4. A lack of collaboration and brainstorming. While this may or may not occur, depending on how connected the employee is to their coworkers via other means of communication, it actually doesn’t matter. Many research studies have proven that a higher number of original ideas are generated when people don’t interact with others [8]. I have also found this to be the case in my career.
  5. Possible legal risk. I saw one article mention possible liability issues with having employees working from home. I am not sure what they are getting at here, since you are literally working at your desk. I would expect that there would be a way to write the laws to mitigate the liability risk to employers. I am not a lawyer, so I don’t really have any specific suggestions on how to accomplish this. I was sort of shocked when I saw this as a disadvantage, because I would never think of suing my employer if I somehow got injured while telecommuting. I maintain my office environment, so if I am tripping over cords, getting carpal tunnel because I am using the wrong mouse, etc., I feel that the blame is on me for that.


While the advantages of full-time telecommuting outweigh the disadvantages for both the employee and the employer, that doesn’t mean it’s the right job arrangement for everyone. With respect to the employer, there are several jobs that have certain tasks that must be done on site (e.g., laboratory experiments). But in these cases, the rest of the job could likely be telecommuted. Other situations where this may not be appropriate, is when there is the issue of dealing with sensitive information. With respect to the employee, only those with a high degree of self-control and self-discipline can be a productive telecommuter. Additionally, full-time telecommuting is generally better for those who don’t need a lot of social interaction. Going forward, as the research studies continue to tout the advantages of full-time telecommuting, I think we are going to see more of these types of jobs offered. Not only is it the smart thing to do, but it is what people are looking for in their next role. The option of full-time telecommuting is going to be critical in recruiting and retaining top talent.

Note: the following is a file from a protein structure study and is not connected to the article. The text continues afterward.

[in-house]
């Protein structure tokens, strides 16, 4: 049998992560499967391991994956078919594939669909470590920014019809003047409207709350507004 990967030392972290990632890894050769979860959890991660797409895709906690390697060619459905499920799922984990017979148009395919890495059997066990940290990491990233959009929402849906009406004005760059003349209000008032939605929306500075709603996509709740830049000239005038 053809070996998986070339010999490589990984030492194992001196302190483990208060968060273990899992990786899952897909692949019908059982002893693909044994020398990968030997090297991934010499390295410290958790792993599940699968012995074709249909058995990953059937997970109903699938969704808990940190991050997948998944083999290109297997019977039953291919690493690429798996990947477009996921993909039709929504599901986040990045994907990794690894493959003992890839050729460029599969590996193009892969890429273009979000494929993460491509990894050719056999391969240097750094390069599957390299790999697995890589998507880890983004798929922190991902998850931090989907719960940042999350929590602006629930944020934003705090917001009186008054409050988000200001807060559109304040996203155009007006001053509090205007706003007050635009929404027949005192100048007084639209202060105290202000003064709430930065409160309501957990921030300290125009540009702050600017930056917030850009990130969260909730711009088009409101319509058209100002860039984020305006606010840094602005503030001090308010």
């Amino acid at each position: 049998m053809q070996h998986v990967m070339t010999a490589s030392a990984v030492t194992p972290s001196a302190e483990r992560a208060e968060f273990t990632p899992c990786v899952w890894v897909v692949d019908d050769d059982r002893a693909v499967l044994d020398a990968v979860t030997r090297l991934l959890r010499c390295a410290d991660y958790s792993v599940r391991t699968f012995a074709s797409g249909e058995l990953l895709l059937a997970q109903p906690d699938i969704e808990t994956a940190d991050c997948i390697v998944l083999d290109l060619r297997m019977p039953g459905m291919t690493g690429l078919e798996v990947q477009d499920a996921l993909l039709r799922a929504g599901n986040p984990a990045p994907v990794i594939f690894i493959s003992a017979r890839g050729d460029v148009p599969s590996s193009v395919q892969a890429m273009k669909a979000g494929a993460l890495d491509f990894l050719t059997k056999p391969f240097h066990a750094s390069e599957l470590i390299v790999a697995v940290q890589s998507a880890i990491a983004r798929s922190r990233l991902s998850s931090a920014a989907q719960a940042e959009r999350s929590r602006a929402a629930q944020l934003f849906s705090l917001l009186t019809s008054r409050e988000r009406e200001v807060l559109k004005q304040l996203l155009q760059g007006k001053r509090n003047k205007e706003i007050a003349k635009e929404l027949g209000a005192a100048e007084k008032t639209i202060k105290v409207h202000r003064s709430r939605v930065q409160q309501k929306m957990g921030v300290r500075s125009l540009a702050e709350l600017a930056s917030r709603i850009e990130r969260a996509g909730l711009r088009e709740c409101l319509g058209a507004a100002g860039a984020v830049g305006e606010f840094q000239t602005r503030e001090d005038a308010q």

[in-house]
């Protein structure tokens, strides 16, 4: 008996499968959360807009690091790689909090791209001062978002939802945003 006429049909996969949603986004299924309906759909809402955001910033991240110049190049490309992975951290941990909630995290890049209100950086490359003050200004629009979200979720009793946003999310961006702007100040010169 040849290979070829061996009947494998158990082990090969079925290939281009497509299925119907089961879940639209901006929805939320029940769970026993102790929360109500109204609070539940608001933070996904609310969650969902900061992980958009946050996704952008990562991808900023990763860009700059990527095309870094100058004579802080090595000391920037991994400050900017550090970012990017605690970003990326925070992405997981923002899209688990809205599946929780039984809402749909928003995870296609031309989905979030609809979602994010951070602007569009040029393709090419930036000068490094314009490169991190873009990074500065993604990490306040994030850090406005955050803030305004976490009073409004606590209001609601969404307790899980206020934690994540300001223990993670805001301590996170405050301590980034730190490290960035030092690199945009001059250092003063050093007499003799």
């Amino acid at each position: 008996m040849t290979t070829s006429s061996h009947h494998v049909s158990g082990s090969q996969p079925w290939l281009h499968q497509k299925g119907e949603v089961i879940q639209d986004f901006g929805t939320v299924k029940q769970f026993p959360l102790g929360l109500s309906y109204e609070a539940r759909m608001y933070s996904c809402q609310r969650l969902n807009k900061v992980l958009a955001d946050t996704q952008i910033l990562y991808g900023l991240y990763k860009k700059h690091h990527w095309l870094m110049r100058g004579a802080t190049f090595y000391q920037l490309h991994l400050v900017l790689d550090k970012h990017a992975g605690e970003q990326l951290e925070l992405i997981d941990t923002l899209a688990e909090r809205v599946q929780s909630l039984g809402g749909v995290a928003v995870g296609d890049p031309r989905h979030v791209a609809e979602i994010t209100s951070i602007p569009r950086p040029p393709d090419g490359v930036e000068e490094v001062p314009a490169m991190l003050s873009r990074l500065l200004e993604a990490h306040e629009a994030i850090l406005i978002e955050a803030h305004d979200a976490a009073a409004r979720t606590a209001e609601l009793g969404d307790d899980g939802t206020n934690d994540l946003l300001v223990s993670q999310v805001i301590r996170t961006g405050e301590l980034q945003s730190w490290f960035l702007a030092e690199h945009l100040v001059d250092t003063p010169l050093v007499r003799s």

Additional Resources

[1] FlexJobs: Your one-stop shop for searching for part-time and full-time telecommuting jobs. Membership is required.

[2] Reddit telecommuting sub-thread 


[1] Dean, A. and Auerbach, A. (2018, June). 96% of U.S. Professionals Say They Need Flexibility, but Only 47% Have It. Harvard Business Review. (FREE ARTICLE)

[2] Drake, R. E., Skinner, J. S., Bond, G. R., & Goldman, H. H. (2009). Social security and mental illness: Reducing disability with supported employment. Health Affairs, 28(3), 761-770. (FREE ARTICLE)

[3] Urhonen, T., Lie, A., & Aamodt, G. (2016). Associations between long commutes and subjective health complaints among railway workers in Norway. Preventive medicine reports4, 490-495. (FREE ARTICLE)

[4] Hansson, E., Mattisson, K., Björk, J., Östergren, P. O., & Jakobsson, K. (2011). Relationship between commuting and health outcomes in a cross-sectional population survey in southern Sweden. BMC public health11(1), 834. (FREE ARTICLE)

[5] Sandow, E., Westerlund, O., & Lindgren, U. (2014). Is your commute killing you? On the mortality risks of long-distance commuting. Environment and planning A46(6), 1496-1516.

[6] Cain, S. (2013). Quiet: The power of introverts in a world that can’t stop talking. Broadway Books.

[7] B.R. (2016, April). Why women book their business trips earlier than men. The Economist. (FREE ARTICLE)

[8] Chamorro-Premuzic, T. (2015, March).  Why Group Brainstorming Is a Waste of Time. Harvard Business Review. (FREE ARTICLE)

[9] Allen, T. D., Golden, T. D., & Shockley, K. M. (2015). How effective is telecommuting? Assessing the status of our scientific findings. Psychological Science in the Public Interest, 16(2), 40-68. (FREE ARTICLE)

Get my latest posts in your inbox!

Leave a Reply

Your email address will not be published. Required fields are marked *

This site uses Akismet to reduce spam. Learn how your comment data is processed.